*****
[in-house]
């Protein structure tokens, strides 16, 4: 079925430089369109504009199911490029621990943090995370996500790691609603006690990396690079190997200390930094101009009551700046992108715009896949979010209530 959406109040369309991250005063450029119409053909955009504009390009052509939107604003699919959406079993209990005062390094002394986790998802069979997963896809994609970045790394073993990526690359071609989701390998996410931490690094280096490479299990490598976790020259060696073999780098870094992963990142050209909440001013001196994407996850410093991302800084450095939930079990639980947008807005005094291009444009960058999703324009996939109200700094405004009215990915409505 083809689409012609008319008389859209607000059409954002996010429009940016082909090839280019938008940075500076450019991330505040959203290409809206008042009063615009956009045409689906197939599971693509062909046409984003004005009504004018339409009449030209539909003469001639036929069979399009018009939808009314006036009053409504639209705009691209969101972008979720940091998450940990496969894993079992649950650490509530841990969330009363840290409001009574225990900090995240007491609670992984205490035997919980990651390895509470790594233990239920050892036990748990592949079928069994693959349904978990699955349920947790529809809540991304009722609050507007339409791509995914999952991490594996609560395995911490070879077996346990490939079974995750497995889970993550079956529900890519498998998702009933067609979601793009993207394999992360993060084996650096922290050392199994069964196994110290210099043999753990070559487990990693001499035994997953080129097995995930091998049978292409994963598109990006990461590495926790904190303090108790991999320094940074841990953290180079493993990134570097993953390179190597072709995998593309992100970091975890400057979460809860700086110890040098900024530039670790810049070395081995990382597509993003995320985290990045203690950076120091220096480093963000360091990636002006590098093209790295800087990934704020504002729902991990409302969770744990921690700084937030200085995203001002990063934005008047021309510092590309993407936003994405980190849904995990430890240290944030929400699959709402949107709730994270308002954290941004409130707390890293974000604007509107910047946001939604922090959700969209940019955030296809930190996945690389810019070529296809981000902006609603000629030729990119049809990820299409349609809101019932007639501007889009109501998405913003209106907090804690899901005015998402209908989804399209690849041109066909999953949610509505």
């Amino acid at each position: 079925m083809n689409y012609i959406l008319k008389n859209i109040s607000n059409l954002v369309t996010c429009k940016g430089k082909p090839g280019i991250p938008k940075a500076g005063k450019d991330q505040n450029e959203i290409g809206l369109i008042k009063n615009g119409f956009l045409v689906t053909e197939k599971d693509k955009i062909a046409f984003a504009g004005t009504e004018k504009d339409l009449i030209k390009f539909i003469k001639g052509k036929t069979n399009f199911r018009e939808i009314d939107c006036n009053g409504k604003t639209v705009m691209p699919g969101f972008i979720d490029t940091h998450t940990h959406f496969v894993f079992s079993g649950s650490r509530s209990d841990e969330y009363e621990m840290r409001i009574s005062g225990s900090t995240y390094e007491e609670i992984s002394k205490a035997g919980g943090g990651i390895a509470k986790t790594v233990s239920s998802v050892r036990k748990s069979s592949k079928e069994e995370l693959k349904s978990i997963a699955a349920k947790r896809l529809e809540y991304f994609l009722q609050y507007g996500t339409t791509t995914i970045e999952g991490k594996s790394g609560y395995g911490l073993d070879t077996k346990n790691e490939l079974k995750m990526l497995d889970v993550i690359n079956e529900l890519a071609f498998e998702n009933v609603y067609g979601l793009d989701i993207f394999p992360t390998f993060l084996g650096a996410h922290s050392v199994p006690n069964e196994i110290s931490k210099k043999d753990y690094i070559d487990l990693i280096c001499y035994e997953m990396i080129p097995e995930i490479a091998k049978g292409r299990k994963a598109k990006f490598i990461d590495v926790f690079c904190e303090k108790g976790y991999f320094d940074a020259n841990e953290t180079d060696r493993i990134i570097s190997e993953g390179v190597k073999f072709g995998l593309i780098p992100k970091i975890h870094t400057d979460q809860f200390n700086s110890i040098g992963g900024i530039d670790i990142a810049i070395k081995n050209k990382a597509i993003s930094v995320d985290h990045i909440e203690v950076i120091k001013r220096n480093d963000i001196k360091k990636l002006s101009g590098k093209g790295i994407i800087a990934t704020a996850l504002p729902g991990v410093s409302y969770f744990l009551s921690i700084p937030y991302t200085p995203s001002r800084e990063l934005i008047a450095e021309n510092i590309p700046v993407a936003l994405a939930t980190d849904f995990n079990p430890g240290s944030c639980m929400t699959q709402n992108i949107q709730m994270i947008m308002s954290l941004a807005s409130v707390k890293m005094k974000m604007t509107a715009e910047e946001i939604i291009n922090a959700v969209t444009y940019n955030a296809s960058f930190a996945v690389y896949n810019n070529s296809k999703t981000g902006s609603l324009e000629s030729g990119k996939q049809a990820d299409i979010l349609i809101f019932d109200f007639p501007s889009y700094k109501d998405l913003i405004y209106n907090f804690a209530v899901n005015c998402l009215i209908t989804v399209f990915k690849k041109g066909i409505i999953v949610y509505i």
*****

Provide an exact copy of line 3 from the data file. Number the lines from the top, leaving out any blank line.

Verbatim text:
């Amino acid at each position: 079925m083809n689409y012609i959406l008319k008389n859209i109040s607000n059409l954002v369309t996010c429009k940016g430089k082909p090839g280019i991250p938008k940075a500076g005063k450019d991330q505040n450029e959203i290409g809206l369109i008042k009063n615009g119409f956009l045409v689906t053909e197939k599971d693509k955009i062909a046409f984003a504009g004005t009504e004018k504009d339409l009449i030209k390009f539909i003469k001639g052509k036929t069979n399009f199911r018009e939808i009314d939107c006036n009053g409504k604003t639209v705009m691209p699919g969101f972008i979720d490029t940091h998450t940990h959406f496969v894993f079992s079993g649950s650490r509530s209990d841990e969330y009363e621990m840290r409001i009574s005062g225990s900090t995240y390094e007491e609670i992984s002394k205490a035997g919980g943090g990651i390895a509470k986790t790594v233990s239920s998802v050892r036990k748990s069979s592949k079928e069994e995370l693959k349904s978990i997963a699955a349920k947790r896809l529809e809540y991304f994609l009722q609050y507007g996500t339409t791509t995914i970045e999952g991490k594996s790394g609560y395995g911490l073993d070879t077996k346990n790691e490939l079974k995750m990526l497995d889970v993550i690359n079956e529900l890519a071609f498998e998702n009933v609603y067609g979601l793009d989701i993207f394999p992360t390998f993060l084996g650096a996410h922290s050392v199994p006690n069964e196994i110290s931490k210099k043999d753990y690094i070559d487990l990693i280096c001499y035994e997953m990396i080129p097995e995930i490479a091998k049978g292409r299990k994963a598109k990006f490598i990461d590495v926790f690079c904190e303090k108790g976790y991999f320094d940074a020259n841990e953290t180079d060696r493993i990134i570097s190997e993953g390179v190597k073999f072709g995998l593309i780098p992100k970091i975890h870094t400057d979460q809860f200390n700086s110890i040098g992963g900024i530039d670790i990142a810049i070395k081995n050209k990382a597509i993003s930094v995320d985290h990045i909440e203690v950076i120091k001013r220096n480093d963000i001196k360091k990636l002006s101009g590098k093209g790295i994407i800087a990934t704020a996850l504002p729902g991990v410093s409302y969770f744990l009551s921690i700084p937030y991302t200085p995203s001002r800084e990063l934005i008047a450095e021309n510092i590309p700046v993407a936003l994405a939930t980190d849904f995990n079990p430890g240290s944030c639980m929400t699959q709402n992108i949107q709730m994270i947008m308002s954290l941004a807005s409130v707390k890293m005094k974000m604007t509107a715009e910047e946001i939604i291009n922090a959700v969209t444009y940019n955030a296809s960058f930190a996945v690389y896949n810019n070529s296809k999703t981000g902006s609603l324009e000629s030729g990119k996939q049809a990820d299409i979010l349609i809101f019932d109200f007639p501007s889009y700094k109501d998405l913003i405004y209106n907090f804690a209530v899901n005015c998402l009215i209908t989804v399209f990915k690849k041109g066909i409505i999953v949610y509505i």